I have really been working hard on strategies to make my students’ inquiries visible, not only for my benefit but for theirs too. Over the last two weeks, my students have been conducting research as part of our unit of inquiry. The central idea is:
“People’s ideas and actions can cause a shift in thinking and change the course of history.”
I decided that I would base the whole unit on what the students already know, rather than try to fill their minds with information from videos and texts. I really wanted to take a wholly constructivist approach. To do this, I developed a number of resources and the kids used them in this order:
- The Prior Knowledge Tag
- The Construction of Knowledge & Understanding Tag
- The Research Skills Checklist
- The Knowledge After Research Tag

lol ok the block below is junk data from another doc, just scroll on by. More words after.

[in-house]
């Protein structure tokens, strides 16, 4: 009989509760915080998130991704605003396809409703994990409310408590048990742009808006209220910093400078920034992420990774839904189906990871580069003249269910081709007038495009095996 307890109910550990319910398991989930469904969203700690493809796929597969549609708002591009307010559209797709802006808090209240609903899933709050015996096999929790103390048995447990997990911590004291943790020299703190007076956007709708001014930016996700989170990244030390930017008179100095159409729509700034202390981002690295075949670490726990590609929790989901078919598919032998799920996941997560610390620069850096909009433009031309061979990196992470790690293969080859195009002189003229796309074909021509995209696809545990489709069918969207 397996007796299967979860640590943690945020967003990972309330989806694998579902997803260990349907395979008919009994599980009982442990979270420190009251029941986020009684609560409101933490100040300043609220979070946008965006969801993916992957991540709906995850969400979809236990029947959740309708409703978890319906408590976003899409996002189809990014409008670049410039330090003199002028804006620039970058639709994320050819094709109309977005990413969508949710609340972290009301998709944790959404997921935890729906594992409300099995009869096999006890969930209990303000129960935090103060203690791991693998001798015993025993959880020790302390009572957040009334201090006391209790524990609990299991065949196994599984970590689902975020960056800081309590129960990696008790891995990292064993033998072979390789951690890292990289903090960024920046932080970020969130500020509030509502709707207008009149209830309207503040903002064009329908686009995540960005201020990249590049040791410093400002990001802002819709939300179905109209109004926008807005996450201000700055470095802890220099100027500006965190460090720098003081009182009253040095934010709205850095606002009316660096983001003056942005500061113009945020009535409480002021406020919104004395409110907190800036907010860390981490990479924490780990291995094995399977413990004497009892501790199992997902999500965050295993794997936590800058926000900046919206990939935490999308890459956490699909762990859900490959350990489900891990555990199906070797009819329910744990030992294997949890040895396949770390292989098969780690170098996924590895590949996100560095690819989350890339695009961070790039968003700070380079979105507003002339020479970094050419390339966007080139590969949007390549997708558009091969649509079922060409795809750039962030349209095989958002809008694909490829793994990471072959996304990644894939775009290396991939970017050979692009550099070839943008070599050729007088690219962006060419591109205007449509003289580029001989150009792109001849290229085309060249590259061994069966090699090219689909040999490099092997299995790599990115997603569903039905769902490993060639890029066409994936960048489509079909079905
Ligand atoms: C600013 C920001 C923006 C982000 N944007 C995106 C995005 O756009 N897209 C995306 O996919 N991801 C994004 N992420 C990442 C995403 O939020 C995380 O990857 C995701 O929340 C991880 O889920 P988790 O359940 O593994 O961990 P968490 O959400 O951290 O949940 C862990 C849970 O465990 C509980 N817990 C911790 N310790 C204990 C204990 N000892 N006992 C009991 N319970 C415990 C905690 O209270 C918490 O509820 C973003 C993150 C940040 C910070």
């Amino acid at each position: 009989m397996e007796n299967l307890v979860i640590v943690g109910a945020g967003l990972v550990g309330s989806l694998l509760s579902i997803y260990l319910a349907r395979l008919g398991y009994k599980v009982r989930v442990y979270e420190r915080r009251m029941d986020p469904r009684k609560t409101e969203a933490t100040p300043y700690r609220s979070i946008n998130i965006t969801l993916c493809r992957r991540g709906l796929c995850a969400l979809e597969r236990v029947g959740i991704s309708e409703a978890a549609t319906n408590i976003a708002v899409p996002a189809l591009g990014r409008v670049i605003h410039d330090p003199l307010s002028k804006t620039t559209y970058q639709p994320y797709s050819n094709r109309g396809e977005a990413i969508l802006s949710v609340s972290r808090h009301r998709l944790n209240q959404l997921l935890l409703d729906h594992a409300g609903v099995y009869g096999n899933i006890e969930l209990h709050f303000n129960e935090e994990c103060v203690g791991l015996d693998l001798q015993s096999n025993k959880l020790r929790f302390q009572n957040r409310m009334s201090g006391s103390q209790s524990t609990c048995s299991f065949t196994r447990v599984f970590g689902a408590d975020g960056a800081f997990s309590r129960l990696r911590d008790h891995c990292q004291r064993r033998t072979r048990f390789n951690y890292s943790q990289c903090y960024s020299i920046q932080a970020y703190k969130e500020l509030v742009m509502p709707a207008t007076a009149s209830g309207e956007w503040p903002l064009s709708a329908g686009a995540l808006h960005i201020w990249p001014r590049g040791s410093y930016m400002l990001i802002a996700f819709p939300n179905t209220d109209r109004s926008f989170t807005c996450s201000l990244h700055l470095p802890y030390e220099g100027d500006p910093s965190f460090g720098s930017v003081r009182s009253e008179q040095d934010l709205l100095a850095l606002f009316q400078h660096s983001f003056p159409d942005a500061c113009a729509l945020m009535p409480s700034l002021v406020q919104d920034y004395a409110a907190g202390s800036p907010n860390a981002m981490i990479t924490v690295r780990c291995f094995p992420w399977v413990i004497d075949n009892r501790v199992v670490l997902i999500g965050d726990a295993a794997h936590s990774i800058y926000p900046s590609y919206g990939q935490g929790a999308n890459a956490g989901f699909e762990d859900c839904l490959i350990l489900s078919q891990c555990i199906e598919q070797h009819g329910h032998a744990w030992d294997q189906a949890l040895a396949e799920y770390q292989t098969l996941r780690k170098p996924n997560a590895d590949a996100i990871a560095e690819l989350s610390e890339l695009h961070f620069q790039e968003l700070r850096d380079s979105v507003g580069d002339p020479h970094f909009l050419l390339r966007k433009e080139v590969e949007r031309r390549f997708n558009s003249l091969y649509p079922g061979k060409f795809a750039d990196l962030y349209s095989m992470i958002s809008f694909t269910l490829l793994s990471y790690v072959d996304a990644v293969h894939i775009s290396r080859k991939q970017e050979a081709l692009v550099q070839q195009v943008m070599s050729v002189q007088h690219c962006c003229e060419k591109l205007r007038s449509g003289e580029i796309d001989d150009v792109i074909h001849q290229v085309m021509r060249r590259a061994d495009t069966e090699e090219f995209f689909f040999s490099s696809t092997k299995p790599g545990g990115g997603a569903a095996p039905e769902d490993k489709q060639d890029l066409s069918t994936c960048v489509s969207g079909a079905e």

The students did not start any research until they had generated useful questions as a result of filling in the outer section of the “Construction of Knowledge & Understanding Tag”.
After completing each tag, the students pinned them up around the provocation question on the notice boards in our room. This makes their inquiries and their thought-processes visible.
It enables them to use each other’s thinking and it enables me to assess their thinking. It enables my colleagues, other students or visitors to get an immediate idea of what the students are thinking about and inquiring into right now. When our unit of inquiry reaches an end, the students will be able to pull down their tags and use them to reflect and to gather evidence of their thought processes and the paths of their learning.
Classroom displays are powerful when they are dynamic and truly represent the thinking that is going on at the moment.
Classroom displays are powerless and obsolete when they are static and represent the thinking that has happened months before.